Unintentional political comedy was provided last week by Mariano Rajoy, as he appeared on El Mundo's digital TV station to present himself as the alternative to Zapatero. Asked for his policies on Spain's disastrously high youth unemployment, Rajoy reached for his notes only to discover that he couldn't read his own handwriting. So instead he attempted to bluster his way through the question, obviously unable to say anything of significance on the issue without having legible notes.
What makes this moment so special is that the question he was asked appears to have been pacted in advance, it wasn't that he didn't have any warning about it or lacked time to prepare properly a response. Although it might have appeared to viewers that the questions were spontaneous, this was not the case and the woman (a self-confessed PP supporter) who asked the question had already appeared together with Rajoy on El Mundo's front page a couple of days earlier. Ironically with a headline where Rajoy claimed he would sort out the Spanish economy in 2 years. The interviews with the paper and the TV channel were part of a several day love in between El Mundo and Rajoy, who have not exactly got along well given El Mundo's preference for Esperanza Aguirre. However, with the sniff of power it's time for a reconciliation.
The newspaper interview did at least give us some hints on what has so far been a very carefully hidden, or perhaps badly written, PP programme for economic recovery. Privatisation (= public sector gifts for private sector friends), tax cuts for businesses at the same time as (unspecified) cuts are made to control the budget deficit, the reintroduction of tax relief for mortgages and a familiar populist swipe at immigrants with the old idea of an integration contract more or less sums up the measures Rajoy proposes. With the tax relief proposal it's fairly clear that they are staking their hopes of sorting out the economy on another round of bubblenomics, with the slightly inconvenient problem of all those unsold houses from the last bubble. No indication of future growth coming from anything else.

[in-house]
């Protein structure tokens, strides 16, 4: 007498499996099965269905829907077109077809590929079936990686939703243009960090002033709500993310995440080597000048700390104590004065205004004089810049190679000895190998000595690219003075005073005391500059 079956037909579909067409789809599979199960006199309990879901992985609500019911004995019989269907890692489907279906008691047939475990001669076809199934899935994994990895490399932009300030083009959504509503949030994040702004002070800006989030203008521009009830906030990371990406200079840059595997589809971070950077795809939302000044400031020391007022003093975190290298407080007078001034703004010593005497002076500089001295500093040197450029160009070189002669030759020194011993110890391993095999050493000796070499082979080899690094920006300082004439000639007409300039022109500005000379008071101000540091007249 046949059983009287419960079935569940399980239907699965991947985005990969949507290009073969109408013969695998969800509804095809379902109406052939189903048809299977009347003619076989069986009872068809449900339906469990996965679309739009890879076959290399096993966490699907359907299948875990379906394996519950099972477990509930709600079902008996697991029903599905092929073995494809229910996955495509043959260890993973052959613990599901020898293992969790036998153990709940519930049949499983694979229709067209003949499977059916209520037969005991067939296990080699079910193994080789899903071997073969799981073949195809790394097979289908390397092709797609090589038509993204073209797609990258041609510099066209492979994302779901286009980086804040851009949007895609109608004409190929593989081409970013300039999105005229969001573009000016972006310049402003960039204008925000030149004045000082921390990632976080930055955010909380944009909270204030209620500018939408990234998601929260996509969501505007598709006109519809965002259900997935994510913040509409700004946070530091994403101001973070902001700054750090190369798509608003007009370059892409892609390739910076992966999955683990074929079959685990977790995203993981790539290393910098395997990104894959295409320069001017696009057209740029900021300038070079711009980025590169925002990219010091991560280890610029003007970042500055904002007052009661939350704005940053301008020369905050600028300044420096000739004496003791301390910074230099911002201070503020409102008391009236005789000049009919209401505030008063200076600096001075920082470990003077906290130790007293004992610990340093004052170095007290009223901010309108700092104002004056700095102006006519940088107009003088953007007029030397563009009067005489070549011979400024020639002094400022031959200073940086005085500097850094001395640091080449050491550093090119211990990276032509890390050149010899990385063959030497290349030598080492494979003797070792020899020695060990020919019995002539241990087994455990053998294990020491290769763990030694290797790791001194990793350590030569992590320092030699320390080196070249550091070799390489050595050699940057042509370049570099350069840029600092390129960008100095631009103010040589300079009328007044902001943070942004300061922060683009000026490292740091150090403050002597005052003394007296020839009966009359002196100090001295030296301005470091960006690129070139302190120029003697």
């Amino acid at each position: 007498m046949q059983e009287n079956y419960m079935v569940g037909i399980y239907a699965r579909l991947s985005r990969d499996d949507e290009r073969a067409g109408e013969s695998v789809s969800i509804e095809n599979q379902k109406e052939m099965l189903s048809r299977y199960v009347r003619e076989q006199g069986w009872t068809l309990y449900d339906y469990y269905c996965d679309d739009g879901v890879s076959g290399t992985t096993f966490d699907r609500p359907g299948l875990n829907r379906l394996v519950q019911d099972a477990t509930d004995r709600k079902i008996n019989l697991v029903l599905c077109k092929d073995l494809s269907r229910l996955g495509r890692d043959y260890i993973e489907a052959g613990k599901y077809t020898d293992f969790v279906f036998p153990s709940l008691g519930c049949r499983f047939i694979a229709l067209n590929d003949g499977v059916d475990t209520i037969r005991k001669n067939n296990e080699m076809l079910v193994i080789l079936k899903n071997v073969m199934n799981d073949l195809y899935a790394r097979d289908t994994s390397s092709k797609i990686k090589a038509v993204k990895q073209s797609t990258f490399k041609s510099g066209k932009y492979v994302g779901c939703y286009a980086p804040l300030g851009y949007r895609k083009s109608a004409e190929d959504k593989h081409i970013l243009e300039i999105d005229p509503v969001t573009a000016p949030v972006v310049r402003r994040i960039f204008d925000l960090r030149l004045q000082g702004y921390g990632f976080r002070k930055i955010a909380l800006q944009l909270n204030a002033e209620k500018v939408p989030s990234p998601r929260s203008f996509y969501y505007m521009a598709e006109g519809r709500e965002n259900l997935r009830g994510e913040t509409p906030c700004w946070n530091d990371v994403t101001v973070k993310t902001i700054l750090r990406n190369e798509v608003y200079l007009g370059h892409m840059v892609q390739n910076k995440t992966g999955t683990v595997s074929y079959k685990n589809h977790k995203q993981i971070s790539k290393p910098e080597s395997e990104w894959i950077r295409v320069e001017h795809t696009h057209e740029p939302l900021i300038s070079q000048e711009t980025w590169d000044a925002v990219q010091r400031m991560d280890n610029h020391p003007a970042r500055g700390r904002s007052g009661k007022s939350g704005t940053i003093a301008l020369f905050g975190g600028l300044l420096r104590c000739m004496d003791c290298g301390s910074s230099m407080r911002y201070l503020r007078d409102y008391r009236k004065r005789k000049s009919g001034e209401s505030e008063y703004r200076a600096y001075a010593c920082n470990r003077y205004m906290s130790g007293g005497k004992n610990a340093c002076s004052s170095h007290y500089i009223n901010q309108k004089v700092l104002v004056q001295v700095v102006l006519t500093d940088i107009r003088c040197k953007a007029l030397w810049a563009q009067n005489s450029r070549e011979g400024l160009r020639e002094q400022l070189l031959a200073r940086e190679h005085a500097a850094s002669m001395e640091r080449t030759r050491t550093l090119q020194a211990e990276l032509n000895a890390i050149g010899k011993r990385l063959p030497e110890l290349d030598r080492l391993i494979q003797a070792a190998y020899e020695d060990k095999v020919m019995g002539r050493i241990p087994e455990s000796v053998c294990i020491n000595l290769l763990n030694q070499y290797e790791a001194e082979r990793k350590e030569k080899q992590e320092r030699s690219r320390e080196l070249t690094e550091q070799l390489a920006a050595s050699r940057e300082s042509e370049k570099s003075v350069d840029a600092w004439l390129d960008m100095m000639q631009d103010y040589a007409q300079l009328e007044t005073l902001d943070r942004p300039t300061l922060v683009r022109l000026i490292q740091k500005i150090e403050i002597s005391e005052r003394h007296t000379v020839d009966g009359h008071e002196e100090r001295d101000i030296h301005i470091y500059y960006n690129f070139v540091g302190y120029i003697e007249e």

The PP has also launched an offensive recently against Spain's regional autonomy. The ball was set rolling by José Maria Aznar who called Spain's decentralized political structure unviable. I'm curious to know what someone who spends so much time in the US, and who lavishes praise on that country, has to say about the federal structure there? Or in Germany? Rajoy has of course adopted a softer line on the issue than Aznar, as part of his bid not to offend the abstainers who he hopes will help him gain power at the next election. The PP's loyal electorate is kept happy with the prospect of action being taken against regional nationalism, but don't say it too loudly in case the anti-PP vote is mobilised.